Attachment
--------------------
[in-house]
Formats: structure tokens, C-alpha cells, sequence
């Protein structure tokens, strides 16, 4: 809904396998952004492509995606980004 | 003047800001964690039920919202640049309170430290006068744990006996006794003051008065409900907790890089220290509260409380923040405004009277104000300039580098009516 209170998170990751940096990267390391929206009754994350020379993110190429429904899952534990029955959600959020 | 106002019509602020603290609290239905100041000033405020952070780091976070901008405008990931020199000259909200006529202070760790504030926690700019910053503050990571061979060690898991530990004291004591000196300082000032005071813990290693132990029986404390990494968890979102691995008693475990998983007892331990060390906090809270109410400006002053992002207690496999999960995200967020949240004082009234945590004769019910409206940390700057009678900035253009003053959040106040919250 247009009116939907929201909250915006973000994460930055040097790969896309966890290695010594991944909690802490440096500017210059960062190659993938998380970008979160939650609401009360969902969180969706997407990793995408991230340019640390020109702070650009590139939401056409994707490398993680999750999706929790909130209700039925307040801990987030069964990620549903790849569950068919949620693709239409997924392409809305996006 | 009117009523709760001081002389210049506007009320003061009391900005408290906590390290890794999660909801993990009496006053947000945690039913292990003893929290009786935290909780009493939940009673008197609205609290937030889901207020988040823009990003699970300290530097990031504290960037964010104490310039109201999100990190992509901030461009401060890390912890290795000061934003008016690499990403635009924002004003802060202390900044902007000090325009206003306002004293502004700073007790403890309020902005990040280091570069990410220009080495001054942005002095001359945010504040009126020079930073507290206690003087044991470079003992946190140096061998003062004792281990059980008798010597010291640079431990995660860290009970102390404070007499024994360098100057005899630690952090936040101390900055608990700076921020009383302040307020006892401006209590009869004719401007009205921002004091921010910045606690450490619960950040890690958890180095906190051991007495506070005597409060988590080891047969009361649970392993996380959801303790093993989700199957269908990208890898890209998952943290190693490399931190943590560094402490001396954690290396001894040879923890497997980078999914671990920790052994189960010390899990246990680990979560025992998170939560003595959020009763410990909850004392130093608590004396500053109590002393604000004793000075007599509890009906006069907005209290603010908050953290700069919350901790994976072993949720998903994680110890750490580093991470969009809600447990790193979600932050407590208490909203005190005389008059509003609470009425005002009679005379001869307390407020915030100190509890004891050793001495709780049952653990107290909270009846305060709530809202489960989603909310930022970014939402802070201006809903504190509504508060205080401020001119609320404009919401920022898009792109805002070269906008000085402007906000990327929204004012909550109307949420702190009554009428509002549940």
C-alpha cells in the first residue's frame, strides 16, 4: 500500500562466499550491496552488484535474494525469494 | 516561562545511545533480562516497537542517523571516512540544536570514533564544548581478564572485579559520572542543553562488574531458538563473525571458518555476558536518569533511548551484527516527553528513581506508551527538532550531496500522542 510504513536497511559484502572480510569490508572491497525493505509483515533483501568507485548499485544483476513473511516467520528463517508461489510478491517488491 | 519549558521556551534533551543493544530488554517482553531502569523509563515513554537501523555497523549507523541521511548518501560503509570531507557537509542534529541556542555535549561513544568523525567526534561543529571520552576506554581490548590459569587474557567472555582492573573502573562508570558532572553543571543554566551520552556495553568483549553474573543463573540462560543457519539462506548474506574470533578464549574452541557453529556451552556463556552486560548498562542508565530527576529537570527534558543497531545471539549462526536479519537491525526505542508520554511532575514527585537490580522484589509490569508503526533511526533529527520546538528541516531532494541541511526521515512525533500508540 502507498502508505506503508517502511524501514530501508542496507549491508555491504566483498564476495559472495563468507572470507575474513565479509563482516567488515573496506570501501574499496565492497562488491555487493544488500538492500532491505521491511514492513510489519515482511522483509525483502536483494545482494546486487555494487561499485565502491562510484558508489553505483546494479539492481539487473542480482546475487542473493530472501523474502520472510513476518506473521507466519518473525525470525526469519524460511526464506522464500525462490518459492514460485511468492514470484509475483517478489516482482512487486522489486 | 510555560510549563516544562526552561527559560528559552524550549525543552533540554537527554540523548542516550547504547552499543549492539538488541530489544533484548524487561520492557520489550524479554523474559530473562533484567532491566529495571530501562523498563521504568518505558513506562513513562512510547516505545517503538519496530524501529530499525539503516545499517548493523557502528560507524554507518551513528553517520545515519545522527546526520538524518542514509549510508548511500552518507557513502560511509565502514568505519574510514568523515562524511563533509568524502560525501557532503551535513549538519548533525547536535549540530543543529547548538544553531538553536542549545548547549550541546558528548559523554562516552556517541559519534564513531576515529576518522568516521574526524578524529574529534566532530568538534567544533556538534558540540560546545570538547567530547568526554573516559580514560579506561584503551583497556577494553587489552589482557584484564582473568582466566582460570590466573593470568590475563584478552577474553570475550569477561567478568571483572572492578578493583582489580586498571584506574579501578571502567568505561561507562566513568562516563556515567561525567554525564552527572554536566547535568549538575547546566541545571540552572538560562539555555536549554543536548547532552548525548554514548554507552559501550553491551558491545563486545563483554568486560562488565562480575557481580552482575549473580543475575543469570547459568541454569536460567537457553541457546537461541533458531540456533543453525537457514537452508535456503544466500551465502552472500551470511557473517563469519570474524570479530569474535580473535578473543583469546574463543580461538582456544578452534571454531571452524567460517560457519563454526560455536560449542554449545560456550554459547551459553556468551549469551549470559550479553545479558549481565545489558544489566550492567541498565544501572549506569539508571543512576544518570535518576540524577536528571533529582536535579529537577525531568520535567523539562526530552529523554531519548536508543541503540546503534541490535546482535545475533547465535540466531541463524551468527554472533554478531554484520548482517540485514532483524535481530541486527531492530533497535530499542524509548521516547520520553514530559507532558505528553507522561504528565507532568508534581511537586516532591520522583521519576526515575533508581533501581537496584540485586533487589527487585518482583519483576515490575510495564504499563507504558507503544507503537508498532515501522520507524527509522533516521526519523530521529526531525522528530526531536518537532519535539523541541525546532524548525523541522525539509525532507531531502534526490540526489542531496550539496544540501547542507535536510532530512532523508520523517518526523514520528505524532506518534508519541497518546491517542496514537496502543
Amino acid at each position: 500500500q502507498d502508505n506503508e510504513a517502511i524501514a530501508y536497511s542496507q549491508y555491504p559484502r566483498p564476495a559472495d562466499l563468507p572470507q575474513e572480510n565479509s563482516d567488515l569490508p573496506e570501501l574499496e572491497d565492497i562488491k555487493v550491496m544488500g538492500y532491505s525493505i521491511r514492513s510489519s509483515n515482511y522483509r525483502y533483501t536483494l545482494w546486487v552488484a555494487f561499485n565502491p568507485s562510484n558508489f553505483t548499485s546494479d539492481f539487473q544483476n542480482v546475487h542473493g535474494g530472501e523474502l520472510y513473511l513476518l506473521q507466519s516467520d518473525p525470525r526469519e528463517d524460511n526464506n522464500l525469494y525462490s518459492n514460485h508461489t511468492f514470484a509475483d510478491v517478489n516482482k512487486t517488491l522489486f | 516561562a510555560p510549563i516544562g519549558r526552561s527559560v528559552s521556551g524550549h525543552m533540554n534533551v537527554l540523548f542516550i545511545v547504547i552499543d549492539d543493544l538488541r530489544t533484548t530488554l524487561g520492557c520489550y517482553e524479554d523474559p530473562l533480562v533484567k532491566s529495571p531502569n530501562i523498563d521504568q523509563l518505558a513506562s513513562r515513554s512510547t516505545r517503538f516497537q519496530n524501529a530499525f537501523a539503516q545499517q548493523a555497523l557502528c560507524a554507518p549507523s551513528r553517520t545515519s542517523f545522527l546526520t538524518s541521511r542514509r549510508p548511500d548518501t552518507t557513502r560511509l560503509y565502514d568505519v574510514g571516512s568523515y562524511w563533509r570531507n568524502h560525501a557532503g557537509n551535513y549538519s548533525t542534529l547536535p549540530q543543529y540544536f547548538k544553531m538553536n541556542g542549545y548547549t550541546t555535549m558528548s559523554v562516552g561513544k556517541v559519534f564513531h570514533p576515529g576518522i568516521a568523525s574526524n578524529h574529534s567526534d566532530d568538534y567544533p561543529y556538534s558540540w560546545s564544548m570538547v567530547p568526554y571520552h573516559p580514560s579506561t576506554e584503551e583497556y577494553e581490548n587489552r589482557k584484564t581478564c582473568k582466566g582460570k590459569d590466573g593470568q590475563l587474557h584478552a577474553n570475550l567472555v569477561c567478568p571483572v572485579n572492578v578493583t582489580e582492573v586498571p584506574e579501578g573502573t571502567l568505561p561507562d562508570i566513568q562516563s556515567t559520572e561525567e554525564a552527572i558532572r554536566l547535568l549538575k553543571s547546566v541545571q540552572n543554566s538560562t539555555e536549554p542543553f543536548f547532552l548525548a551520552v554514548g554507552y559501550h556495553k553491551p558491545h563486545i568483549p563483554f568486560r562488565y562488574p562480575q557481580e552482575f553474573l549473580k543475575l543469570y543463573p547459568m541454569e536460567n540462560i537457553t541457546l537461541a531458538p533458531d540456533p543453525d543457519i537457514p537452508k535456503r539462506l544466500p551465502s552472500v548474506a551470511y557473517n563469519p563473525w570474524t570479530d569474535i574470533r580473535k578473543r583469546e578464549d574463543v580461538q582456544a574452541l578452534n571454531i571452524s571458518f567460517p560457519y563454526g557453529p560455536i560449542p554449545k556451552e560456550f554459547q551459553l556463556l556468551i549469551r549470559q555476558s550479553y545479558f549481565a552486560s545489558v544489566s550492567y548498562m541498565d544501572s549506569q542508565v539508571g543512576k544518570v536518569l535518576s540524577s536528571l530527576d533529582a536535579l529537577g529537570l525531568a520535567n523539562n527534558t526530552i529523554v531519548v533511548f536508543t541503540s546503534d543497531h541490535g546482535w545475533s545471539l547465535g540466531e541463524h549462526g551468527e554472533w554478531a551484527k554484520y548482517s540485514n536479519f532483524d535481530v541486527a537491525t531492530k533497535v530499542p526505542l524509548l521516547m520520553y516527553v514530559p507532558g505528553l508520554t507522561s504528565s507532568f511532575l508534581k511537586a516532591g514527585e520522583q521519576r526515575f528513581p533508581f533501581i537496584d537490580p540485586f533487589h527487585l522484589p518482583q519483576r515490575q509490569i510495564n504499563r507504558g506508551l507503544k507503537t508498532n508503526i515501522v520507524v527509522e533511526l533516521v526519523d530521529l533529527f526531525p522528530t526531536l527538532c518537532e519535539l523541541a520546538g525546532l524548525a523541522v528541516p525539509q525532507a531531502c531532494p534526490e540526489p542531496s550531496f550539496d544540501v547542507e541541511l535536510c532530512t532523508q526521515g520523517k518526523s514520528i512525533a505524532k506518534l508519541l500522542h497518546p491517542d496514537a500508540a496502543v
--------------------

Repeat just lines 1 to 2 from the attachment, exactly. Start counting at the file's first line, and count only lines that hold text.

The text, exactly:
[in-house]
Formats: structure tokens, C-alpha cells, sequence